The Mall of America and Bloomington have a “symbiotic” relationship that leaves the mall operating as an arm of city government, Black Lives Matter protesters say. And that means demonstrators should have the right to protest at the mall just as they would on the steps of City Hall.
In legal briefs filed this week, lawyers for the 11 people charged with organizing the massive Dec. 20 protest said that it’s time to overturn the Wicklund case, a 1999 decision by the Minnesota Supreme Court declaring the mall a private place. The mall has relied on that decision ever since to control access to its premises.
When the mall and the city got wind of the Black Lives Matter protest, they met it with a tightly coordinated response that effectively had them functioning as a single unit, the legal briefs say. Lawyers offered a laundry list of actions that they said demonstrates the “intertwined” relationship between mall and city. Among them:
• City police and mall security conferred frequently before the protest and planned their response jointly.
• The city attorney directed the mall’s personnel to investigate individuals on social media before the demonstration and preserve the information for possible evidence in prosecutions.
• The mall sought legal advice from the city attorney, which the city attorney attempted to keep private as privileged attorney-client communication.
These and other actions, the lawyers argued, essentially transformed the mall into a public place where people should be free to exercise their right to free speech.
“The City Attorney’s Office and the Bloomington Police Department managed and controlled the investigation leading up to the demonstration and directed the Mall’s personnel and corporate counsel’s actions,” the legal brief said. “This unity supports the conclusion that the Mall, although a private actor by name, was acting as a quasi-governmental actor. …”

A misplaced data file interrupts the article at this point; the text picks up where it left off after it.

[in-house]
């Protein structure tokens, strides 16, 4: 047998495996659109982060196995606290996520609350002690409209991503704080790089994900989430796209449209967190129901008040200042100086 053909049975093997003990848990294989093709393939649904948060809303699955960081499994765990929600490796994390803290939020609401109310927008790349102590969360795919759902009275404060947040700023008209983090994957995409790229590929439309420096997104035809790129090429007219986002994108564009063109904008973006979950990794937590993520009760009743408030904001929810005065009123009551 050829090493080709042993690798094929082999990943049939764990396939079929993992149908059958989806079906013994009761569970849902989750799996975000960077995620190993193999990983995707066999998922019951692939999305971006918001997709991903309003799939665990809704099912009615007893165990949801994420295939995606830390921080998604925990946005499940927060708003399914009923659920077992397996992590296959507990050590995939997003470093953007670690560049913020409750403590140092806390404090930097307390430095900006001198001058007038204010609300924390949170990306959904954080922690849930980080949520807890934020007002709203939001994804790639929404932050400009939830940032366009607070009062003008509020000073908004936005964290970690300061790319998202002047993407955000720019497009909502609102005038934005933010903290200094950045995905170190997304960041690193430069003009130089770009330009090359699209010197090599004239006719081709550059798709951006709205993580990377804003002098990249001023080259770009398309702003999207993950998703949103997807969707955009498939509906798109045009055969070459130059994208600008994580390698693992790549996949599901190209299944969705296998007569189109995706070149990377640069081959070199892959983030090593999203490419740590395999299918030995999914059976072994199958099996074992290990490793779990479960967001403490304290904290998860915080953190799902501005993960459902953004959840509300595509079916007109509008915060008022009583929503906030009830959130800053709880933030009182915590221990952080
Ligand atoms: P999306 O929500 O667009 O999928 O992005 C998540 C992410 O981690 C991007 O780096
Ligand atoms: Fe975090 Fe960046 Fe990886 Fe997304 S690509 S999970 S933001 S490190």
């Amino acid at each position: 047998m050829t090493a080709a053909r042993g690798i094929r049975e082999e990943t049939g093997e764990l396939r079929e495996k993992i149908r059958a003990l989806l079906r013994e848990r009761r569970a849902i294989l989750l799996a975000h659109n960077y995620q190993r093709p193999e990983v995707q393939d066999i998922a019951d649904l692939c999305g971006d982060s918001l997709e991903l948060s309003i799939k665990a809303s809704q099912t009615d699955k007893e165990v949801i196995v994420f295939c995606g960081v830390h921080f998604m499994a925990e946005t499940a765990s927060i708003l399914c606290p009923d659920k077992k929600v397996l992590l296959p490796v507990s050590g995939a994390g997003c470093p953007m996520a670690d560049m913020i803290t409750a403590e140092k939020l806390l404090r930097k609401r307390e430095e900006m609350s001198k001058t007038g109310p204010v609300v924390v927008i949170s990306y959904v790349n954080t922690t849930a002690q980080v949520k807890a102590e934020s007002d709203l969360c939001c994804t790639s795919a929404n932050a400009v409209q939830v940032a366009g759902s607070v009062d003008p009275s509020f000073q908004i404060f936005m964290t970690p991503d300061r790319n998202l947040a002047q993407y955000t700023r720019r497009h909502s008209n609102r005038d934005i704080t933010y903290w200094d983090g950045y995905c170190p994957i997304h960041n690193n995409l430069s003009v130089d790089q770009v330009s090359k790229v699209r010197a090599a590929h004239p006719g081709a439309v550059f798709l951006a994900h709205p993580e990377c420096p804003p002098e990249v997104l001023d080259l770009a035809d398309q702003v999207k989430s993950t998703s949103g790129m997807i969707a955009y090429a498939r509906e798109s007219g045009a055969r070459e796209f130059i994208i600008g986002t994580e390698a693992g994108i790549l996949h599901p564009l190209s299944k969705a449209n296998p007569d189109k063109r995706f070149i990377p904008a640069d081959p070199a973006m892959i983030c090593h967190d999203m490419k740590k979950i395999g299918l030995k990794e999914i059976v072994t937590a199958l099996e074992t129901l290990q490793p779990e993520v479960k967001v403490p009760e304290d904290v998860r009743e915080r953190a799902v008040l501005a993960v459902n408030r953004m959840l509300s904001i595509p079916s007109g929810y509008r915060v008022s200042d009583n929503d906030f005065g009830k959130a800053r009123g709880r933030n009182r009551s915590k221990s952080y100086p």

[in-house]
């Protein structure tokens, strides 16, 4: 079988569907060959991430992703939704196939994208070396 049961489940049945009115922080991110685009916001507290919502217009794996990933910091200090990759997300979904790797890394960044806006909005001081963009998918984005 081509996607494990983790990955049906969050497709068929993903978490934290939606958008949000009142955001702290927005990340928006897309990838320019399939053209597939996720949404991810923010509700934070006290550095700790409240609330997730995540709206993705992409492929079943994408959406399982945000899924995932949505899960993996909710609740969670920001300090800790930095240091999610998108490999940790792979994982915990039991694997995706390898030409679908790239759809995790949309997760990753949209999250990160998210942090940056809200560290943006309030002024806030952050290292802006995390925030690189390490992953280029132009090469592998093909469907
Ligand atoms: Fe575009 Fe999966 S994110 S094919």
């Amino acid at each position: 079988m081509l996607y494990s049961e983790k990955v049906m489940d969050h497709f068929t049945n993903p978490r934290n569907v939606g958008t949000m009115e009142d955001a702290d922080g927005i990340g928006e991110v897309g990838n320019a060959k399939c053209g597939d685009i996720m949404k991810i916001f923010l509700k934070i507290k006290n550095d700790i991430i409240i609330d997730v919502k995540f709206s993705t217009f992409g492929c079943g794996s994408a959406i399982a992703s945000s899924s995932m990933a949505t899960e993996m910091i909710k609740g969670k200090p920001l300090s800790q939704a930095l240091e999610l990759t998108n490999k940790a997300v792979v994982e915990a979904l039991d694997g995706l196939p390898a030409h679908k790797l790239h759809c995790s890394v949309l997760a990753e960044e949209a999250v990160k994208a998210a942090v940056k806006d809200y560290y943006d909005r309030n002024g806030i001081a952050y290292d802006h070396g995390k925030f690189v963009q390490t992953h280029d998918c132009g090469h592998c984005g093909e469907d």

A crowd of 2,000 to 3,000 people gathered at the mall on the last Saturday before Christmas to protest the killings of unarmed black men by police in New York City and Ferguson, Mo. Police in riot gear met the protesters and ordered them to disperse. About 25 people were charged with trespass or disorderly conduct for their actions that day. The 11 people identified by Bloomington officials as organizers and “ringleaders” of the demonstration each face criminal misdemeanor charges, including trespass, disorderly conduct, and aiding and abetting trespass. Their attorneys filed motions this week seeking dismissal of all charges.
The first trial stemming from the protests ended Thursday in a trespass conviction for Anthony John Nocella, one of those charged for his actions on the day of the protest, according to Larry Leventhal, a member of the defense team. Leventhal, who was the losing attorney in the landmark Wicklund case, said it’s time for courts to recognize the Mall of America as a public square.
“Wicklund is very bad law from a free speech perspective,” he said. “We think Wicklund should be thrown out.”
In the years since that case was decided, he said, the bonds between the city government, the city police and the mall have grown ever tighter, indicating that the mall has lost its right to be considered a purely private entity.
The 11 organizers are also asking to be tried as a single group, said defense attorney Jordan Kushner.
“There’s a lot of work to do, and the attorneys are doing it pro bono or for very nominal pay,” he said. “We don’t have the resources for multiple trials. It’s a matter of practicality.”
The city of Bloomington has until July 15 to file its response to the latest motions, but is asking for an extension until July 30.